Rhododendron 'Kiwi Pearl' Rhododendron 'Ilam Cream'
Rhododendron 'Kiwi Pearl'.
Photo by Norma Senn
Rhododendron 'Ilam Cream'.
Photo by Norma Senn

A few other plants that I hadn't known before that I thought were terrific were: 'Ilam Cream', 'Ilam Cerise', 'Michael's Pride', 'Lemon Lodge' and 'Floral Dance'. I kept picking these beauties out every time I saw them. Here we know 'Ilam Violet' ('Electra' x russatum ), but there are lots of other hybrids grown in New Zealand that carry the "Ilam" name. Both 'Ilam Cream' and 'Ilam Cerise' are large plants with large flowers. 'Ilam Cream' is a Loderi cross that starts pink in the bud and then opens to rich, creamy-white flowers that are tinged with pink at the edges of the flower lobes. These flowers have the added bonus of fragrance. 'Ilam Cerise' is a cross of 'Lady de Rothschild' x arboreum and is truly cerise coloured. The plants I saw were loaded with flowers and looked particularly nice when back lit. These are old hybrids, and have the reputation of being difficult to propagate, so are usually grafted. 'Michael's Pride' ( burmanicum x dalhousiae ) is tender with large, scented flowers, similar to 'Mi Amor'. It was at its peak of bloom while we were there. It has large fragrant flowers, yellow in bud and as they open, the flowers gradually change from yellow to a creamy colour. For us in or near Vancouver, BC, it would definitely need to be over-wintered in a greenhouse, but it just knocks your socks off! 'Lemon Lodge' ('Prelude' selfed) has fairly large primrose-yellow flowers in an open truss with nice medium green leaves on a good size plant. 'Floral Dance' ( nuttallii x edgeworthii ) shows its R. edgeworthii parentage with bright green rugose leaves. The prominent flower buds are bright pink and open white with deep pink edges. As you might expect with its parentage, flowers are scented and the plant might not be hardy outside in BC, but it's a beauty.

Rhododendron 'Michael's Pride' Rhododendron 'Kiwi Magic'
Rhododendron 'Michael's Pride'
Photo by Norma Senn
Rhododendron 'Kiwi Magic'
Photo by Norma Senn
Primula at Orari Estate, home
of Rosie and Ian Morten. The Capricorns, home of Rosa
and Philip Burdon.
Primula at Orari Estate, home of Rosie and Ian Morten.
Photo by Norma Senn
The Capricorns, home of Rosa and Philip Burdon.
Photo by Norma Senn
Rhododendron yakushimanum  at
Travenna Gardens, home of Margaret and Murray Turley. Conference truss show.
Rhododendron yakushimanum at Travenna Gardens, home of Margaret and Murray Turley.
Photo by Norma Senn
Conference truss show.
Photo by Norma Senn

The deciduous azaleas were also outstanding, and they had the most unbelievably intense, glowing floral colours. In talking with some of the New Zealand folks, I was told that one theory to explain the depth of colour was that because of the Southern Hemisphere hole in the ozone layer overhead, ultraviolet light is exceptionally high and this contributes to floral pigment intensity. The intense floral colours weren't limited to azaleas, as all flowers seemed to be just that much more colourful than what we see in North America.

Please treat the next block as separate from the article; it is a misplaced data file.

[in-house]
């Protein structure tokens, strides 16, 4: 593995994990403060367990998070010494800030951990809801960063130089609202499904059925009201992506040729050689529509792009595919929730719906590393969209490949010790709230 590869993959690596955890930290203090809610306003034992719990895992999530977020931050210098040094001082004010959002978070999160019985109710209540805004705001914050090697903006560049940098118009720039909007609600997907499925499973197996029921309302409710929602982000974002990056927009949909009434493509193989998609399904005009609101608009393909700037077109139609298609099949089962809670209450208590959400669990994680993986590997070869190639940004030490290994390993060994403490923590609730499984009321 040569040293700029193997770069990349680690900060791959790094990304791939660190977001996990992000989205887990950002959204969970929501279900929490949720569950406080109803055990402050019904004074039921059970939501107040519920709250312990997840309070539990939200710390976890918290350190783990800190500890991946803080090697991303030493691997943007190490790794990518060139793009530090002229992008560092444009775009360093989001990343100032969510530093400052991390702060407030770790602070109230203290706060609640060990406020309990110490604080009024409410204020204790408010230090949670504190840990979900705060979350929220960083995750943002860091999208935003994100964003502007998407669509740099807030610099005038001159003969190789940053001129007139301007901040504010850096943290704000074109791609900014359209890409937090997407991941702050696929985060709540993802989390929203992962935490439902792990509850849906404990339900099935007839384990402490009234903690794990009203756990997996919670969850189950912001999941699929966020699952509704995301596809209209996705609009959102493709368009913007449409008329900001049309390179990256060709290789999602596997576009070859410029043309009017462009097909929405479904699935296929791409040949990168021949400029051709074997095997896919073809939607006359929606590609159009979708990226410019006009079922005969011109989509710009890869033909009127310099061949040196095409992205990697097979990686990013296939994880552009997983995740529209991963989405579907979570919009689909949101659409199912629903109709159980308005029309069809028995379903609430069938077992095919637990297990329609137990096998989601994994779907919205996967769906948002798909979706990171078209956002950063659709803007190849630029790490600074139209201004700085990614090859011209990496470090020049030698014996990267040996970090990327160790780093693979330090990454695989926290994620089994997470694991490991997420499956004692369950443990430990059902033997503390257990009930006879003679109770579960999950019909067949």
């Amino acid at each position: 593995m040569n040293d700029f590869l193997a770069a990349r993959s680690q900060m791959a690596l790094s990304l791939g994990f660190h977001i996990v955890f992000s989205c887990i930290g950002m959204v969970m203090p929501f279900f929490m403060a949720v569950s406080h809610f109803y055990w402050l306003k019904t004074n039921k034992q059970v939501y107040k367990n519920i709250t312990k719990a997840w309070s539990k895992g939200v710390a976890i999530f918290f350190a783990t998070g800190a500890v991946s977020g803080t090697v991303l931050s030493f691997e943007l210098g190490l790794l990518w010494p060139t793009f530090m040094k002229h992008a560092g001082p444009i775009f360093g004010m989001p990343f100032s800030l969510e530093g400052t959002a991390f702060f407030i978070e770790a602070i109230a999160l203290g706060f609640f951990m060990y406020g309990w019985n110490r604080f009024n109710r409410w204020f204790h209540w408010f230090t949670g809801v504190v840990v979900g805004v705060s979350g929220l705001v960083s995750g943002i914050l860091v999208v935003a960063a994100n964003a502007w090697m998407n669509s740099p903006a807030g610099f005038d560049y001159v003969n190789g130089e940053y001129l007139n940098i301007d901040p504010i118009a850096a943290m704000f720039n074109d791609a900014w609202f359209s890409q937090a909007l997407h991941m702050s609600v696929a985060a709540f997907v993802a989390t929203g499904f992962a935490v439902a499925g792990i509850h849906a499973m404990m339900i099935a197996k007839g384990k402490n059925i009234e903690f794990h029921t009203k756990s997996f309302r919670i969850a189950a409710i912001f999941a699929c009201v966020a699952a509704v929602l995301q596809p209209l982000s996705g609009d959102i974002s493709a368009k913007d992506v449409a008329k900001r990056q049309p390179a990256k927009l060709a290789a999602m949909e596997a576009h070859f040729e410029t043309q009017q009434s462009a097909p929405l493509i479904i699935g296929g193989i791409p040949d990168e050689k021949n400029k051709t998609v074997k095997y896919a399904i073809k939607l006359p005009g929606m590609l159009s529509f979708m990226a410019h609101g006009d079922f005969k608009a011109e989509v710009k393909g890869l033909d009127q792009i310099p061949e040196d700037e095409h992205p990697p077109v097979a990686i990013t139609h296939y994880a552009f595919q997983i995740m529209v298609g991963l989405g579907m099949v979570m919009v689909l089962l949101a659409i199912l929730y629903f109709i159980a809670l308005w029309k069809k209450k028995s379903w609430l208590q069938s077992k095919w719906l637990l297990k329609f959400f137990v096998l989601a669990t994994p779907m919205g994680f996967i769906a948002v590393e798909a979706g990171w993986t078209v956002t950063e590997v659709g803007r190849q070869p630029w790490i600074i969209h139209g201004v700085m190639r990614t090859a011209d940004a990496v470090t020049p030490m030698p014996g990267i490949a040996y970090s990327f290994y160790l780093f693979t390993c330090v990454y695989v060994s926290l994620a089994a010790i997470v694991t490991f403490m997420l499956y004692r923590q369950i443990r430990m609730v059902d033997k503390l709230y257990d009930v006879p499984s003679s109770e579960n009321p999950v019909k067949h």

It was interesting to see that at least for the gardens we visited as part of the conference, there weren't many Rhododendron species planted. We did see some R. macabeanum , a few R. augustinii , and R. arboreum , and occasionally a few other species, but they weren't common. I have the impression that in the Pacific Northwest, we use more species in our average home rhododendron gardens than the New Zealanders do. Perhaps this is due to our relatively close proximity to the Rhododendron Species Foundation?

On a slightly silly, but very practical note, one of the ideas we could borrow from the New Zealand conference is their use of portable potties. Someone had the bright idea of putting four "port-a-potties" on a trailer and then trucking the trailer around to each of the locations where the activities were in session. This meant that individual garden owners didn't have to cope with 300 people all in need of a comfort stop at the same time. Keep in mind, we were given tea, coffee and wine regularly at many of the gardens, so the portable potties got a lot of use!

Outhouse on wheels.
Outhouse on wheels.
Photo by Norma Senn

The conference was well-organized, and we were warmly welcomed by the New Zealanders. We enjoyed ourselves so much, and the gardens and plants were fabulous. If you haven't had the chance to visit New Zealand, you must add it to your places to visit. Next year, the conference will be in Auckland, so if you are interested in vireyas or maddenias, this will be the place to go.

Norma is now a member of the Victoria Chapter, but was a Fraser South (FS) Chapter member until her recent move to Victoria. While with that chapter, she and two other FS members, Mary Berg and Nancy Moore, attended the New Zealand Rhododendron conference and then toured many other lovely gardens around the South Island.